Todo se repetía, una vez tras otra. Eladio llevaba quince años esperando que las cosas cambiaran, pero ellas solas, por sí mismas, sin saber que la más fuerte de las leyes es la inercia.

Quéhacía allí Eladio durmiendo con un hombre veinticinco años mayor que él, por muy padre suyo que fuera, y de eso no cabía la menor duda porque eran calcados, iguales los dos, la misma cosa, y así en su padre se veía Eladio con ochenta y cinco afios, pero solo, sin hijo junto al que dormir, y ese pensamiento lo entristecía tanto que llegaba incluso a compadecerse de su padre que a fin de cuentas tenía hijo, si, pero harto o, mejor dicho, cansado de él.

Muchas veces el padre escupía hacía el orinal pero no embocaba, y por eso Eladio cuando se levantaba por la noche al lavabo, y por la prisa iba con los pies descalzos, notaba de pronto bajo la planta de los pies el moco viscoso que la carraspera de su padre expulsaba con la densidad que otorga la experiencia de años. Y en momentos así, por qué negarlo, le deseaba la muerte o más aún se la deseaba a sí mismo, qué hacía un hombre de sesenta años pisando los escupitajos de otro en una habitación de mala muerte y sin perspectiva alguna de futuro, malviviendo de un par de pensiones miserables que los constreftian a la más absoluta precariedad. No hacía nada. Sencillamente, eso era la vida. Vivir era eso. Sus vidas eran eso. Era pasmoso. Los dos con sus achaques, los dos ahí inmovilizados por la desidia o tal vez por nada, ni siquiera desidia, la desidia al fin y al cabo era una actitud o quizás cuestión de carácter.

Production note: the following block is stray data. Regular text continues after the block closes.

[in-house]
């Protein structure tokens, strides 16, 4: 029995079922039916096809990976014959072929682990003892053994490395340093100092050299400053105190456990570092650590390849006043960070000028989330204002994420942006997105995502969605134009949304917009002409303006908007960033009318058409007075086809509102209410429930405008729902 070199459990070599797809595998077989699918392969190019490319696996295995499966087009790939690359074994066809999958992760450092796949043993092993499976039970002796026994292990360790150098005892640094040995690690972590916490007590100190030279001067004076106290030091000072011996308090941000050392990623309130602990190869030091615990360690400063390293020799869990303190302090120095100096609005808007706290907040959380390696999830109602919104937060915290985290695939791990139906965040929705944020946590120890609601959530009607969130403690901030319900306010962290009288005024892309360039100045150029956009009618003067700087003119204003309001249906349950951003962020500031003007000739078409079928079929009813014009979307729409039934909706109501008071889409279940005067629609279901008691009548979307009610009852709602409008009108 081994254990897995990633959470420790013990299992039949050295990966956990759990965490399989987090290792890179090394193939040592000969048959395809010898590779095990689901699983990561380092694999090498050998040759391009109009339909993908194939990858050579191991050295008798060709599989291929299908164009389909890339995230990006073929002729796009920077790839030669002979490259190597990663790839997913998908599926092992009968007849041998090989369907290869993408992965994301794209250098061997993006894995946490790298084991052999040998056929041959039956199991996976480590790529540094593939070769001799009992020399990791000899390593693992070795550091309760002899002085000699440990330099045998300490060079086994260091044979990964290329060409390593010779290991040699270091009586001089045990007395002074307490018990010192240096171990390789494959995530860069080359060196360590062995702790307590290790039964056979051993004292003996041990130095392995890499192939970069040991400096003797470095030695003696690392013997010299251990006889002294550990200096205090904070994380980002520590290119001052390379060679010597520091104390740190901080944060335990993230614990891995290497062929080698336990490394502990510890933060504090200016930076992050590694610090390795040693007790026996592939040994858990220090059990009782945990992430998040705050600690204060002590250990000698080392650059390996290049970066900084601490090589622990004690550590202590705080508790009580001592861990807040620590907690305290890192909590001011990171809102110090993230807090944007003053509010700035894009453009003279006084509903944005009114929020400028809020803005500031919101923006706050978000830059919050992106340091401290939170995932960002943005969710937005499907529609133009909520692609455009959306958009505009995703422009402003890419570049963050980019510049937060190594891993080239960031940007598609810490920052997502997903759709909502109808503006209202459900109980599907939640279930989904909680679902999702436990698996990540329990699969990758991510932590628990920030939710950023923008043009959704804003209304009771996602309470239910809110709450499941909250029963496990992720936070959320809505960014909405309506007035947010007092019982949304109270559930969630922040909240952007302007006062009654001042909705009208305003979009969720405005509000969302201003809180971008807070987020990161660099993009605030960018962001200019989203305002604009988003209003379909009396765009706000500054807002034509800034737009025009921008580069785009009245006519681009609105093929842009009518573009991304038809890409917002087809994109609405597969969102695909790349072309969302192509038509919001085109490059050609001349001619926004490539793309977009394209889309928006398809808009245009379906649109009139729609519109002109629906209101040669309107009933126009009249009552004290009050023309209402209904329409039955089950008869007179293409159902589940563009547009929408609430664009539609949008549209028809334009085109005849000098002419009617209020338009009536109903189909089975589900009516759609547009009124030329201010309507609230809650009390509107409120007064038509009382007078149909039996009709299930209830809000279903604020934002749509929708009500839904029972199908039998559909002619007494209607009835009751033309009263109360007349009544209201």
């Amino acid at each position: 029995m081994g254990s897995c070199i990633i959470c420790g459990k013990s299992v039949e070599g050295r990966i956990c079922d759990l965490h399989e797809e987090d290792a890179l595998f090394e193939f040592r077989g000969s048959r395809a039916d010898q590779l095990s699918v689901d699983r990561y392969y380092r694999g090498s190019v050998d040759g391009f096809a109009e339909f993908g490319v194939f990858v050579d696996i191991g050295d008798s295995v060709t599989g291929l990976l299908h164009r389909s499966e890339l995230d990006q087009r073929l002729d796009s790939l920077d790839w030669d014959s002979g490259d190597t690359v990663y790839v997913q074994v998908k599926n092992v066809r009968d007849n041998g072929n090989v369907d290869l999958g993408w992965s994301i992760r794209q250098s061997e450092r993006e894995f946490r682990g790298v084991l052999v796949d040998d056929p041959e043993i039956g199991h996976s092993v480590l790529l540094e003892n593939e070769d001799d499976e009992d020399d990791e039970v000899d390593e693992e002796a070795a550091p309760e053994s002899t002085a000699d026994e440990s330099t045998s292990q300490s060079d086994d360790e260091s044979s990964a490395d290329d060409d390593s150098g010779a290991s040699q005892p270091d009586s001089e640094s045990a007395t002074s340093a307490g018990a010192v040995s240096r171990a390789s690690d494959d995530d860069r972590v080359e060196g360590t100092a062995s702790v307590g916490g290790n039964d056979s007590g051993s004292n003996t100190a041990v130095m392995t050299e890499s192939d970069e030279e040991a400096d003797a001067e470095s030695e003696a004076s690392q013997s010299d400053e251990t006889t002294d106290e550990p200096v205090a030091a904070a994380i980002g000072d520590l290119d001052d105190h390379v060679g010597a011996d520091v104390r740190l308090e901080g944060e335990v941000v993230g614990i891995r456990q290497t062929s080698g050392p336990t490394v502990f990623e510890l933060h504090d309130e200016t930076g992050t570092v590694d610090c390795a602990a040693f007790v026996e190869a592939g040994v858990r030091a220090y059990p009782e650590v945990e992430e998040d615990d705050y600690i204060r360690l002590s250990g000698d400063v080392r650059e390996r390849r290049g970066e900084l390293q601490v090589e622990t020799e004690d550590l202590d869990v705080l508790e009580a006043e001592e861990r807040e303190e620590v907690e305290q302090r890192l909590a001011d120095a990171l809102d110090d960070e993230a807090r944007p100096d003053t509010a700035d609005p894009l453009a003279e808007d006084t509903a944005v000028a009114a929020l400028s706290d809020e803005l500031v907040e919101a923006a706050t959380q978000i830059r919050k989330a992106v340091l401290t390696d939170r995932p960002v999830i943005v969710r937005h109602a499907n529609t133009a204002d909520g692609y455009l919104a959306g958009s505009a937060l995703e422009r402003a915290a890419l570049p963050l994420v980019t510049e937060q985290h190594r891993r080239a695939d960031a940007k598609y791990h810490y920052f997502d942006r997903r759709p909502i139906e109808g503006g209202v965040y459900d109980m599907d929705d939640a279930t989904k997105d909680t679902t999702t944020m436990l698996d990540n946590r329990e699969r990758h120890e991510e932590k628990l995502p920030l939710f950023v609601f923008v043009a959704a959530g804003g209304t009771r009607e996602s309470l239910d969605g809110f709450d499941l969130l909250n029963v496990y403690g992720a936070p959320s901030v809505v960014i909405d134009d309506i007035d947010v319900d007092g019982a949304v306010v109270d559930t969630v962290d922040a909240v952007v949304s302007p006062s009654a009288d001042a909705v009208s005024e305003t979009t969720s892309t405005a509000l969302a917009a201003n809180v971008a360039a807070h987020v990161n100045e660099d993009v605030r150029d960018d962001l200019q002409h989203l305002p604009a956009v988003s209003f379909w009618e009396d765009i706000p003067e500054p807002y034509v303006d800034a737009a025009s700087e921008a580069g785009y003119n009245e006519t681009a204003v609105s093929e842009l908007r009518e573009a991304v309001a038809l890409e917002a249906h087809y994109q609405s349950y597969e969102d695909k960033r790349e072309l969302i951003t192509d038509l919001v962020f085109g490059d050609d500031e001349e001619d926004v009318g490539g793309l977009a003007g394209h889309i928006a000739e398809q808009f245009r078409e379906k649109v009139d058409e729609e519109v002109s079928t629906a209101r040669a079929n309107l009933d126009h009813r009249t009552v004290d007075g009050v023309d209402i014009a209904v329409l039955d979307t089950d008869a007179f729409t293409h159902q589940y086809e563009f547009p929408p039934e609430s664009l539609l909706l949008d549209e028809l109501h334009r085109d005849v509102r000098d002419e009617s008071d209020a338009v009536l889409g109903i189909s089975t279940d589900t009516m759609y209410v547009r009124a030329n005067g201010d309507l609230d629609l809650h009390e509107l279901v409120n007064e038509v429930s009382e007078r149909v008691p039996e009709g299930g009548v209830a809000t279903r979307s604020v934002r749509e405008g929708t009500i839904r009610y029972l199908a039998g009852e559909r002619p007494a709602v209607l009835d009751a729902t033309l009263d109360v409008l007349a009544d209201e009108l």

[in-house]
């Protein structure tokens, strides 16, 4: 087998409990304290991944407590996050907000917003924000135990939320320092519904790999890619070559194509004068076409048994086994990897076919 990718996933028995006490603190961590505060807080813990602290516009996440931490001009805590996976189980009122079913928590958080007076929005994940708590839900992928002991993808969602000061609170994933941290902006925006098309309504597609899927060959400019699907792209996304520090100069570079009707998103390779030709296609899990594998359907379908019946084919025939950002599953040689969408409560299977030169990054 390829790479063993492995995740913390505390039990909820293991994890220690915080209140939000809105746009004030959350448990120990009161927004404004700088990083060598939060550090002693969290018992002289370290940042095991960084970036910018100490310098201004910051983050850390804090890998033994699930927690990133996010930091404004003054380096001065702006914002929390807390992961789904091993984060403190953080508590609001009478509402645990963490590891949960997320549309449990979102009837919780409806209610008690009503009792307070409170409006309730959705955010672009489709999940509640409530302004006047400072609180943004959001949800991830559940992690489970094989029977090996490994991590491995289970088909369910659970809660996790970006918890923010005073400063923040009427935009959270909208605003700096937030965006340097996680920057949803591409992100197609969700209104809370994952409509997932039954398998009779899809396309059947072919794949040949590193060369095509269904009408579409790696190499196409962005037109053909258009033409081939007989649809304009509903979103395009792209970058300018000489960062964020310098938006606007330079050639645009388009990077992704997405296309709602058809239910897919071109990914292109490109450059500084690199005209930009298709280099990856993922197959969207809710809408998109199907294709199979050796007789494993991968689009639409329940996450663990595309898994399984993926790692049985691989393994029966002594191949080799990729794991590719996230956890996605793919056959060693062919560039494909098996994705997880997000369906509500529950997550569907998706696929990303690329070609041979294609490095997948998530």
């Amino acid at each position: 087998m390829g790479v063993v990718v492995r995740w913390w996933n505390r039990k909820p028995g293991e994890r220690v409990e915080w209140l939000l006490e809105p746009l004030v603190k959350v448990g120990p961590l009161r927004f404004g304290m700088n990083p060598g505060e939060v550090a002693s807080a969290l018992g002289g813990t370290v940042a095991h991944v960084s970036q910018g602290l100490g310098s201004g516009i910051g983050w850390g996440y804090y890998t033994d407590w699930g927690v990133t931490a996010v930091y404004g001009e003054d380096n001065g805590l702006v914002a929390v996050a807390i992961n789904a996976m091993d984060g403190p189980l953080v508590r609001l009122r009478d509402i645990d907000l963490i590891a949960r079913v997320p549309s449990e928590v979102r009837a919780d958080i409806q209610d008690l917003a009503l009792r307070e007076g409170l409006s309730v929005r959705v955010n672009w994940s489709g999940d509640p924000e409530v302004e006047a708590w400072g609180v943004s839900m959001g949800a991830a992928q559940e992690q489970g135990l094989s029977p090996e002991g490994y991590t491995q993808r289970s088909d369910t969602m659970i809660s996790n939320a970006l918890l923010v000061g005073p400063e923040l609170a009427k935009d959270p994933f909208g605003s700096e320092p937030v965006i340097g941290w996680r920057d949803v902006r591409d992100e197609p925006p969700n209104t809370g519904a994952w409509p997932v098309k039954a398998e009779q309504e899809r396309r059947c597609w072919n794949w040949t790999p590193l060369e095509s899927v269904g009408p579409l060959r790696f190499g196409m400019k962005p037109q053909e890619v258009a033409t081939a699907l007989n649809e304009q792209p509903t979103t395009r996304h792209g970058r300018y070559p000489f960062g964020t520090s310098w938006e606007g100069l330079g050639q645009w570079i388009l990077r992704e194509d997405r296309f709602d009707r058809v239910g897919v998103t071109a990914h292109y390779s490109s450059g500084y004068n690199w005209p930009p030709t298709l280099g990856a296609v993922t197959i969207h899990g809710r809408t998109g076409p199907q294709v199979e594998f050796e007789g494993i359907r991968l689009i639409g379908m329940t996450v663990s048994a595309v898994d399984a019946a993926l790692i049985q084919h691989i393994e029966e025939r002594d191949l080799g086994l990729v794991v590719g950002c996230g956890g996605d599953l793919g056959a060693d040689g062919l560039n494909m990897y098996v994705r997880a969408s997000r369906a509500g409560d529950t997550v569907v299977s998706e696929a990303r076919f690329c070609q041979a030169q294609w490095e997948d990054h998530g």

Eladio había renunciado a luchar contra la dejadez y tardaba varios días en vaciar el orinal, en retirar del suelo los gargajos, en recoger los platos, en bajar la basura, en ducharse, en ventilar la casa. De alguna manera, Eladio había renunciado a todo y muchas veces pensaba que la culpa la tenía compartir la cama, eso lo hacía sentirse humillado, no sabía muy bien por qué, o quizás era tan sólo por soportar tan de cerca las flatulencias de su padre, sus ronquidos, su aliento agrio, sus sudores, era como si aceptando aquello renunciara al mínimo ámbito de dignidad, de humanidad incluso. Por eso Eladio, después de mirar hacia el bulto entrevisto y agitado del cuerpo anciano de su padre y de pensar cuánto más va a vivir, se levanta con sigilo, se viste y sale a la calle a esperar a que se haga de día y a que abran las tiendas para por fin empeñar o vender el reloj de oro y comprar dos camas, una para cada uno, aunque del disgusto le diera a su padre un síncope y se quedara tieso; por lo menos se quedaría tieso en cama propia.


Kate Whittemore is an emerging translator of contemporary Spanish prose. Her translations of the short stories “Screech Owl” by Sara Mesa (Madrid, 1976) and “Save Yourselves” by Lara Moreno (Seville, 1978) are forthcoming in Two Lines and The Arkansas International, respectively. She is translating Sara Mesa's novel Cuatro por cuatro/Four by Four for Open Letter Books. She lives in Valencia, Spain.